That is the one crucial element that makes a republic work. I may be Constitutionally entitled to have a defense attorney if I am accused of a crime, but if that person sleeps through my trial his physical presence is irrelevant since I am not being represented.  And that disconnect between having a representative and actually being represented is what drove the election of Scott Brown.

At its core, the people of America’s bluest state found in the red candidate with the truck was in every way more like most of them than the Democrat with the pedigree and the endorsement of the state royalty.

On the eve of First Bull Run, in the heady days before the first big battle when everyone – North and South – though the Civil War was to be a ninety-day affair, President Lincoln looked out from his window in the White House at the fresh-faced men marching off to Manassas Junction.

“There are many single regiments,” wrote Lincoln “whose members, one or another, possess full practical knowledge of all the arts, sciences, professions and whatever else, whether useful or elegant, is known to the world, and there is scarcely one from which there could not be selected a President, a Cabinet, a Congress and perhaps a Court, abundantly competent to administer the government itself. Nor do I say this is not true also in the Army of our late friends, now adversaries in this contest.”

This sentiment of Lincoln’s reflects more than just a love of the American people, professed, whether true or not, by all politicians. Lincoln did not only love the American people. Lincoln – as did Reagan and a few others – respected and admired the common American citizen. Reagan, and Lincoln, held themselves to be servants of these free and industrious people, and did not fancy themselves their nannies or their nursemaids and certainly not their betters.  Contrast that attitude with the Imperial sense of noble obligation we see in this Congress and this President, at their smug, condescending and self-appointed role as the saviors of we poor, uneducated little people, who without their guidance can not dress or feed or employ ourselves.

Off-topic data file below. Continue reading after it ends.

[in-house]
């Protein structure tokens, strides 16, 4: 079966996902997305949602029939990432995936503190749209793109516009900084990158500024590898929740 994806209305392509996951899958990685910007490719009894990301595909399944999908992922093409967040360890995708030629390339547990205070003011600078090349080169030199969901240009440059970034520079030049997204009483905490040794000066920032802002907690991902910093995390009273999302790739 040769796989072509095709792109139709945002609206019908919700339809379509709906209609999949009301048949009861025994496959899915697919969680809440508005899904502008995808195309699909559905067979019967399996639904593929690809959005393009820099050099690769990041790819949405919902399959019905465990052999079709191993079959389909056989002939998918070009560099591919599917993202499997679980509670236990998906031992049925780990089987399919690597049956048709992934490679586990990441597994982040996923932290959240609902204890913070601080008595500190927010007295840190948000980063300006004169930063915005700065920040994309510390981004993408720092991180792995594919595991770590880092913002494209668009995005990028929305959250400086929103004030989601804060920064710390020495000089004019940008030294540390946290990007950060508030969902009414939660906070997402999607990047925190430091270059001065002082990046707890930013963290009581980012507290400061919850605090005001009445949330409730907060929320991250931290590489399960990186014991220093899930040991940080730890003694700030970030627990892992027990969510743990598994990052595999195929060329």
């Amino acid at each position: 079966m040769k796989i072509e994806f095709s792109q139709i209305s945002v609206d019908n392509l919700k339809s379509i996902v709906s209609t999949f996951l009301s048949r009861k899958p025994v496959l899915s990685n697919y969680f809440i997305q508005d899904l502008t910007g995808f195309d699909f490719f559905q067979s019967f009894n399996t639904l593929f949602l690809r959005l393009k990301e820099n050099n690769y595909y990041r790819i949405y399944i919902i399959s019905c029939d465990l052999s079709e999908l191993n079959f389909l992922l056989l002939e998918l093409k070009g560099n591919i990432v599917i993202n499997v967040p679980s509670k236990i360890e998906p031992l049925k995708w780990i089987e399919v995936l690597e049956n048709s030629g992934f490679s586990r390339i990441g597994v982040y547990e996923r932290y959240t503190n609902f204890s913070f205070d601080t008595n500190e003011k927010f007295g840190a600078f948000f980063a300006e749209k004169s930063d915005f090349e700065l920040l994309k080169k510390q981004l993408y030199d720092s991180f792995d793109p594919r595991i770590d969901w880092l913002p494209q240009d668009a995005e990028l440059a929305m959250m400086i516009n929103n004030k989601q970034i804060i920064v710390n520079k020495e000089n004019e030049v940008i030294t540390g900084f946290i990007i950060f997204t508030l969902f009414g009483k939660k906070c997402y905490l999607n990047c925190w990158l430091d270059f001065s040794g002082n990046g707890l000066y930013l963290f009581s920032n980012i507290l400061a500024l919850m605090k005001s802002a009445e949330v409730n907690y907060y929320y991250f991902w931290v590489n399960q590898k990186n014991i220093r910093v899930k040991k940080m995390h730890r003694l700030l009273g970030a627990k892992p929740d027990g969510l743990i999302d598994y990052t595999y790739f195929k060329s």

So which view – elitist or populist — is correct? Well, what does history show? The attitude of Jefferson, and Lincoln, and Reagan, is that the collective genius of hundreds of millions of free people over two and a half centuries – we call this vast subterranean cavern of wisdom and experience “common sense” – is baked into our society and its traditions. That belief in the practicality, energy and ingenuity of the common man took a small group of rugged, proud and hard-working individuals and turned them into the most powerful, innovative, influential and decent nation in the history of the world, while all around us, for two and a half centuries, other nations have allowed pedigreed elites of one stripe or another to compete against us and be utterly left in the dust – every one of them.

All of the government intrusions into the free market that brought us the housing collapse were the result of isolated and imperial elitists who had no experience whatsoever in the real world of business, but were rather academics and lawyers who had a transparently untenable theory and the political power to enforce it.  All of the exotic financial instruments to arise from this government intrusion – things like collateralized debt obligations – were the result of elitist Harvard MBA’s and not the failures of small, regional, common-sense banks that had the collective wisdom not to make loans to people who could not pay them back.